A Northern water snake on a log above the water.

The Most Snake Infested Lakes in Virginia

Virginia is a state on the east coast of the United States with a large variety of animals living in its many wildland areas. This includes over 30 species of snakes, many of which reside in and around the lakes located within this state. If snakes are something that interests you, or you want to avoid them altogether, then this list may be of great use to you the next time you are traveling within Virginia. Let’s take a look at the most snake-infested lakes in the state of Virginia and what species can be found in these watery regions.

Smith Mountain Lake

View of trees along the coast of Smith Mountain Lake.
Thick foliage along the coast of Smith Mountain Lake, an ideal habitat for many snakes in Virginia.

As the state's second-largest lake, Smith Mountain Lake is not only an important ecological zone but a very popular spot for vacationers looking to escape to the water for the weekend. Beaches, boating, and swimming abound here, and as you partake in these fun activities, you should be aware of the kinds of snakes that may be accompanying you.

This 32-square-mile (83 square km.) lake is home to a wide variety of snake species, including the Eastern rat snake, Northern water snake, Eastern worm snake, Rough green snake, and more, including the copperhead species, which, unlike the first four snakes on this list, are poison. But have no fear, as copperhead sightings here are rare, and nearby towns such as Lynchburg and Roanoke are equipped with easy-to-access medical facilities to cure snakebites.

Douthat Lake

A Northern water snake swimming through water.
View of a swimming Northern water snake, a species found in Douthat Lake, Virginia.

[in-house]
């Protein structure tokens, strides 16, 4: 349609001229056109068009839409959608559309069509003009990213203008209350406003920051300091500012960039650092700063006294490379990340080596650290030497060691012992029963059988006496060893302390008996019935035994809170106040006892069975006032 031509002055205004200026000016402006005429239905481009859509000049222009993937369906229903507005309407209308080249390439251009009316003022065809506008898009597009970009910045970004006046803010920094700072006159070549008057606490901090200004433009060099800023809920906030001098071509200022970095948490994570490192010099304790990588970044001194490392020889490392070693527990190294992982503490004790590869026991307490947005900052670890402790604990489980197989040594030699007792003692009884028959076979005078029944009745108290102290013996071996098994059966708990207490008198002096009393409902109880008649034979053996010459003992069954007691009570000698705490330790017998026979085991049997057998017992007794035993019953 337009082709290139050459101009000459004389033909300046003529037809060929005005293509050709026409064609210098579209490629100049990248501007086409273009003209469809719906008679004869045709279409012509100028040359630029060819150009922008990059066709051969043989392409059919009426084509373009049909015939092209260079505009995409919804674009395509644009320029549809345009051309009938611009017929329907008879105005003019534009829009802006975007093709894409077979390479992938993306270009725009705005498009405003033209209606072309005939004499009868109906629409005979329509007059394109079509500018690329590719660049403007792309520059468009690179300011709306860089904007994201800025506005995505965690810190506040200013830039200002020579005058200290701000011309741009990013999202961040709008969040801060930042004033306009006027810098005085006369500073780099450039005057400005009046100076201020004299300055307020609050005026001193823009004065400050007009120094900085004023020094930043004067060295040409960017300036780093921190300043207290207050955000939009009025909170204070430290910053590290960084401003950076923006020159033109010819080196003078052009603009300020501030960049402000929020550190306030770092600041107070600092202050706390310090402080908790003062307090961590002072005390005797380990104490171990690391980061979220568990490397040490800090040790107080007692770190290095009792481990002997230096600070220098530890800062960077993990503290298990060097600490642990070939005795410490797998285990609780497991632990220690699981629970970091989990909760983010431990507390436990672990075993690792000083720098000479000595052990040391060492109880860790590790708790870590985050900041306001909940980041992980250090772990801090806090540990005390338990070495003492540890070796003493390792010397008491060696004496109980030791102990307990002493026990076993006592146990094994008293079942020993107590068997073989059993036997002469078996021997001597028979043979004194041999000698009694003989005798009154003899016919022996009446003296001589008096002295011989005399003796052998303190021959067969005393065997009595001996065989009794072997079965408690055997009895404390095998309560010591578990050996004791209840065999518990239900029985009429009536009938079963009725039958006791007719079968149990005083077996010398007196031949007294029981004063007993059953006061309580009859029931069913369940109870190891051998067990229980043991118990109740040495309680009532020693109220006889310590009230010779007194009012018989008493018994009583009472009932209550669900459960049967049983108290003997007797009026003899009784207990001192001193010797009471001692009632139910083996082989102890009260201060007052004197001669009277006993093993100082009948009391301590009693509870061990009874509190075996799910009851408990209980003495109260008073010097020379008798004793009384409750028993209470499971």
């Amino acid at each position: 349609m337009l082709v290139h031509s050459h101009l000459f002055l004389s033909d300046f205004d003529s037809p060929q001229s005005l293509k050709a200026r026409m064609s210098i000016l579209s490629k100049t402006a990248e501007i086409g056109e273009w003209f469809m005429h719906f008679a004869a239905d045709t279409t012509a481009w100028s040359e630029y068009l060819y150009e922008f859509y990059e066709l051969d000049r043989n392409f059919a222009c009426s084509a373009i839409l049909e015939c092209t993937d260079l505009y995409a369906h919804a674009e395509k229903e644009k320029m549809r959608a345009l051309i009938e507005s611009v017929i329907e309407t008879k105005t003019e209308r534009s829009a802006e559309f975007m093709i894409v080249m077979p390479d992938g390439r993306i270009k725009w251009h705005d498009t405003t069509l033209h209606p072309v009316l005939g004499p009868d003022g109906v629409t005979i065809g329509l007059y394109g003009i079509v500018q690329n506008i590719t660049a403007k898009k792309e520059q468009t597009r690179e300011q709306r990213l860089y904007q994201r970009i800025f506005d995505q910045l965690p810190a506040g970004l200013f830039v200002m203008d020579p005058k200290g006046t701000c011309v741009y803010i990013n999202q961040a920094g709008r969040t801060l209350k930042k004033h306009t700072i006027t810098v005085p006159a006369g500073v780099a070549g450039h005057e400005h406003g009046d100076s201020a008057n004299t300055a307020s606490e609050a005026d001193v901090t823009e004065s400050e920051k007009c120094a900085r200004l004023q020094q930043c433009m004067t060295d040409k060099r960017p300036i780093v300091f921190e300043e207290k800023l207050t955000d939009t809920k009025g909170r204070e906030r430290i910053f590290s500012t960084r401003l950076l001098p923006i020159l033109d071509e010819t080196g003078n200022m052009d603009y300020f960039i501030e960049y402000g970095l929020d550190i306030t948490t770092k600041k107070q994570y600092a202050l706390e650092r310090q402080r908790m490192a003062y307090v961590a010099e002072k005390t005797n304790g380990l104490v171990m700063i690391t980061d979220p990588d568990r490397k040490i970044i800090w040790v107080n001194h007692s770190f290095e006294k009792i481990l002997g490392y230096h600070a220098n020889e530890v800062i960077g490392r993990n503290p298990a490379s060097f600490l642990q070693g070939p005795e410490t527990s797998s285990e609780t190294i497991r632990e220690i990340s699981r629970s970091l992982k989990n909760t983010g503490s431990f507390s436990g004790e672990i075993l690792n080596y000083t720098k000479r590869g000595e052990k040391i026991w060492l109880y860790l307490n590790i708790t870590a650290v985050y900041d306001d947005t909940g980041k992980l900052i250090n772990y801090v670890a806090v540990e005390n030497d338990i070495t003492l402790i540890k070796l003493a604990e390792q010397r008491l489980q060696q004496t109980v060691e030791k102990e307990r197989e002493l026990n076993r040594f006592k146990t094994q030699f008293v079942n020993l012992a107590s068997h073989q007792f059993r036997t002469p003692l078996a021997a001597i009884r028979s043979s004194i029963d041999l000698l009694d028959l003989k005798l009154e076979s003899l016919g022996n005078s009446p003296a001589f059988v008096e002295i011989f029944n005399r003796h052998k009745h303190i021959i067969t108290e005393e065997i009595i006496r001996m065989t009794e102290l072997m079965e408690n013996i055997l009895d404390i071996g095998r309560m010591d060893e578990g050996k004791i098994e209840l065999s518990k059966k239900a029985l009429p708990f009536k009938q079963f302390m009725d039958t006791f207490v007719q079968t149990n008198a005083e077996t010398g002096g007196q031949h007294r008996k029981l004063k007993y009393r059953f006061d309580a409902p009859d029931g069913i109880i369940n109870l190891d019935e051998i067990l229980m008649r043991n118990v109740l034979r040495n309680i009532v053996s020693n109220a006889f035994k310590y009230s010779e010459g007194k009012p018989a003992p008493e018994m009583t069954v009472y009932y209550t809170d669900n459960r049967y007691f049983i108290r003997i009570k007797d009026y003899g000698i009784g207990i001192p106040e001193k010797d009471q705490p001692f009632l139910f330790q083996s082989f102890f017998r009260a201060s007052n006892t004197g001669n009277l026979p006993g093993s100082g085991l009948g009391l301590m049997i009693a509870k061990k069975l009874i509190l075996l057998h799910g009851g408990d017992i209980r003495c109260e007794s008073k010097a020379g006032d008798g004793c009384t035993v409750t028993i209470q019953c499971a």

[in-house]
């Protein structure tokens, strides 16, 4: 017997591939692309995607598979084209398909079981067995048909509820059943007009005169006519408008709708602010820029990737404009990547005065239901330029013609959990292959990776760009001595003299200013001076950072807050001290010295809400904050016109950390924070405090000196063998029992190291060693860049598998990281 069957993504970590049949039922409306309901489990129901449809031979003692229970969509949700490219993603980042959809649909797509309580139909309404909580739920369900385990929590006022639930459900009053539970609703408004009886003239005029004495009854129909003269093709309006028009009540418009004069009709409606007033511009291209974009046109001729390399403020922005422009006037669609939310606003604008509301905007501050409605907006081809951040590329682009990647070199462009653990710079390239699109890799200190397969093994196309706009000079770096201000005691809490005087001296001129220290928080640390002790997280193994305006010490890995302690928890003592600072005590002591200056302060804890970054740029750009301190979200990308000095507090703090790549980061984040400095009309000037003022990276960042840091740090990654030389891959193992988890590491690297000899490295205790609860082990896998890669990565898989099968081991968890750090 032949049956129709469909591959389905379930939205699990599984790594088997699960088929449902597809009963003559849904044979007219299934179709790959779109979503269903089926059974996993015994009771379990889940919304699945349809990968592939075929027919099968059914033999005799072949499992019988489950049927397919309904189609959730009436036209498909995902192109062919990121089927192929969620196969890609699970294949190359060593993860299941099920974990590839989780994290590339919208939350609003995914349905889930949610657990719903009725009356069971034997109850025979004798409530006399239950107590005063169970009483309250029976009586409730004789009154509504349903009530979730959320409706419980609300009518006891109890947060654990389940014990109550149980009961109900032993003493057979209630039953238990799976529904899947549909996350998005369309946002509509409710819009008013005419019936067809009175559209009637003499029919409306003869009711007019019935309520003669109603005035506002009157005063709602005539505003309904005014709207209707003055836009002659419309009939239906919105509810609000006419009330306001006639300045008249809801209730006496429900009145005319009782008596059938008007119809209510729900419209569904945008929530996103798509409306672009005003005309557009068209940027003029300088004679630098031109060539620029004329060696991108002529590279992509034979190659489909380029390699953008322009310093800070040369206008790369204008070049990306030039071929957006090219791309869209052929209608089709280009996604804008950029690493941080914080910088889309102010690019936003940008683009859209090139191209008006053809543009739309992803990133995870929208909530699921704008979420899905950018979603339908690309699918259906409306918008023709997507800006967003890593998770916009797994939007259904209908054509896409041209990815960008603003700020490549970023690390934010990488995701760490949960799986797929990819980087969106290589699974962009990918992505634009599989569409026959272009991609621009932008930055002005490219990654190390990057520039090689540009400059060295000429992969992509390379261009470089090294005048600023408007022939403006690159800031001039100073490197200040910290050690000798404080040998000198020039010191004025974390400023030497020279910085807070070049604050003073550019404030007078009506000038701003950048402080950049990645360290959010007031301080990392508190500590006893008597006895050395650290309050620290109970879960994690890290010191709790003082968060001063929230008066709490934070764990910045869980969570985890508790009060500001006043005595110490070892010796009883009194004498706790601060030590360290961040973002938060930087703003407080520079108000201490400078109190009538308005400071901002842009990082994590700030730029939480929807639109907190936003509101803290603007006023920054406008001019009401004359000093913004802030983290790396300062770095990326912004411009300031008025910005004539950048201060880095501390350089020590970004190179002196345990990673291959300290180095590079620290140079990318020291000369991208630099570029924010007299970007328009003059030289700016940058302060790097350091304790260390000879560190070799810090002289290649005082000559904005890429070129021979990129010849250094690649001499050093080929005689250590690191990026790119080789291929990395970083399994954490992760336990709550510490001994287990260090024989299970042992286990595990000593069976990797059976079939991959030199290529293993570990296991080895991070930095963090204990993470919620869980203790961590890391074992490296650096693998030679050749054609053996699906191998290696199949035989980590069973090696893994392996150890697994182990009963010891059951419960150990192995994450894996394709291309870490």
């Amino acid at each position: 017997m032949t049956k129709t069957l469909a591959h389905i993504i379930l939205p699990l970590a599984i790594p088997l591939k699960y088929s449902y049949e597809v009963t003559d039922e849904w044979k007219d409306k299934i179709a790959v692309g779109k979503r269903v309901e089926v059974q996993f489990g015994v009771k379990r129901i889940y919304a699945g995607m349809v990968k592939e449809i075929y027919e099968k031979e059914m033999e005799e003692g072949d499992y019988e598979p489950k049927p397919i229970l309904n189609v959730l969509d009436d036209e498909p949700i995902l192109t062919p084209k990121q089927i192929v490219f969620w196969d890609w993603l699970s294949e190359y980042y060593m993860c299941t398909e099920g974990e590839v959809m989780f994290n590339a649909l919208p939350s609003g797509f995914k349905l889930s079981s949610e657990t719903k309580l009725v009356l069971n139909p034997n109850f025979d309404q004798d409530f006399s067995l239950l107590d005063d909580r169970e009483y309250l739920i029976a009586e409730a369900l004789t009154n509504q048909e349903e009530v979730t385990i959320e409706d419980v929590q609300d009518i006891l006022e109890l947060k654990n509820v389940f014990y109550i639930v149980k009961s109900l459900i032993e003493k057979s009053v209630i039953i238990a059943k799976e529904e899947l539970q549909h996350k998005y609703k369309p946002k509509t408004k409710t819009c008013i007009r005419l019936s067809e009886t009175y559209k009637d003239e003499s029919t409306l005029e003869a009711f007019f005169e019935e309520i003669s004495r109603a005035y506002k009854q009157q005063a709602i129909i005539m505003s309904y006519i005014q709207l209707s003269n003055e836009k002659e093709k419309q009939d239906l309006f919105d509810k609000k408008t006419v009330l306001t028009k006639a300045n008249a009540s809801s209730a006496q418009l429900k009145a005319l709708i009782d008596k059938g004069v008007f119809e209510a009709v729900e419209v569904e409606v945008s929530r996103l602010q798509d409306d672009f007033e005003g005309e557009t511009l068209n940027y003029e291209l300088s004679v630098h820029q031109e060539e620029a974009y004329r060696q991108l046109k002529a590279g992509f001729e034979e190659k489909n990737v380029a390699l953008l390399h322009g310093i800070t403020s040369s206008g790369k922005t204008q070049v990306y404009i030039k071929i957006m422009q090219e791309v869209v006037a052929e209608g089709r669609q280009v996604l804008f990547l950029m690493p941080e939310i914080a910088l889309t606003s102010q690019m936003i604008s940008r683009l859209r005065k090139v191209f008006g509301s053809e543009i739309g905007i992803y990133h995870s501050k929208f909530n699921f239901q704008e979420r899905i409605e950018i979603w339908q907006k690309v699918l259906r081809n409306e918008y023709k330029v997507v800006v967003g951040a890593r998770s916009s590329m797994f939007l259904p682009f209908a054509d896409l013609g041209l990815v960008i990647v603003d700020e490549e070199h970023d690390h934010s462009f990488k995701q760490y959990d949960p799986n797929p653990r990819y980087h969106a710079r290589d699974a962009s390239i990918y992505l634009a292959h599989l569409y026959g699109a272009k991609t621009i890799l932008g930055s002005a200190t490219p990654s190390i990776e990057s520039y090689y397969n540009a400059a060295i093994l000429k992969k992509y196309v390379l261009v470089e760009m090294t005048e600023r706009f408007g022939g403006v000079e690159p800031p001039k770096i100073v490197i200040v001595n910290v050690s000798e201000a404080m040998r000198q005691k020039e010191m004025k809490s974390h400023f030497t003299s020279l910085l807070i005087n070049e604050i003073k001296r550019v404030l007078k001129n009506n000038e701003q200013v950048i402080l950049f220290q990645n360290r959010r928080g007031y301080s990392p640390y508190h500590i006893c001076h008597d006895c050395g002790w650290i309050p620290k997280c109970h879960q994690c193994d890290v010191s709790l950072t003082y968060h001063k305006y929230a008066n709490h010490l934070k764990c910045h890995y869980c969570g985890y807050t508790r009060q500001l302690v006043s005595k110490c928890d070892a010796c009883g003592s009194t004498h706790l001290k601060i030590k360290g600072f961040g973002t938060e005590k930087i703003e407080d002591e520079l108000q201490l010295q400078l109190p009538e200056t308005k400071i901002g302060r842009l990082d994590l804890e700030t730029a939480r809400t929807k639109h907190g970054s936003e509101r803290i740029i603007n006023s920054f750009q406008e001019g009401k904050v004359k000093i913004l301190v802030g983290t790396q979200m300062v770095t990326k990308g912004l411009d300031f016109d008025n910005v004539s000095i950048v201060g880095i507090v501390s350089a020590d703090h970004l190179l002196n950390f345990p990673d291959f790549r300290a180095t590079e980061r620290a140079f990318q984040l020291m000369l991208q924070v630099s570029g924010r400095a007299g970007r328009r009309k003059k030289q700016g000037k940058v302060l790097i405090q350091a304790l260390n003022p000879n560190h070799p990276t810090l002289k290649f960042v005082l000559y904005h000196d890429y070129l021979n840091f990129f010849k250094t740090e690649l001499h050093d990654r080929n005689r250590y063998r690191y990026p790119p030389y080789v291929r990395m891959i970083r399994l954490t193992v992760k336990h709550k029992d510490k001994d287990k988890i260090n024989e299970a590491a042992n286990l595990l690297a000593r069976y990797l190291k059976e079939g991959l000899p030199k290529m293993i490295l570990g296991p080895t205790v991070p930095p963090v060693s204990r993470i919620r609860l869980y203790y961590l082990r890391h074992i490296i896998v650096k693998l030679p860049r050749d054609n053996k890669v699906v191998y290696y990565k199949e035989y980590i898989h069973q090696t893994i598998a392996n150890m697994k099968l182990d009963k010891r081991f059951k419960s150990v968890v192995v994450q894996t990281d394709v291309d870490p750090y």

Douthat Lake is located within Douthat State Park, a park in the beautiful Alleghany Mountains on the northern edge of Virginia. The lake itself spans 50 acres and is a popular spot for fishing with rainbow, brown, and brook trout. Beyond the waters, the park is home to hilly landscapes and dense forests, which are filled with trails, campgrounds, and other outdoor fun. Douthat State Park also contains a collection of lakes and other waterbodies that the wildlife here calls home.

Douthat Lake and its surroundings are known to be home to species such as Eastern garter snakes, Northern water snakes, Northern copperheads, and one variety of venomous snakes, the Timber Rattlesnake. As with many venomous snakes, the Timber Rattlesnake is only a threat when cornered and frightened, so just be careful where you step as you walk the trails, circumventing the lake or anywhere else in the park.

Lake Gaston

Aerial view of Lake Gaston and surrounding forests.
Aerial view of the scenic Lake Gaston and surrounding forests. By Maj7589 - Own work, CC BY-SA 4.0, Wikimedia Commons.

Lake Gaston is a lengthy 34-mile-long (55 km.) and 1.3-mile-wide (2.1 km.) lake that is located in both Virginia and North Carolina. Technically a reservoir, this lake is well-known for its cottages, easy access to docks for boating, excellent fishing, and other water-based activities. On top of the many types of fish that live here, including catfish and a variety of bass, Lake Gaston is also home to the Black rat snake, the Northern water snake, and the Banded water snake. The only snake out of this bunch that is venomous is the Black Rat snake, although all are known to bite.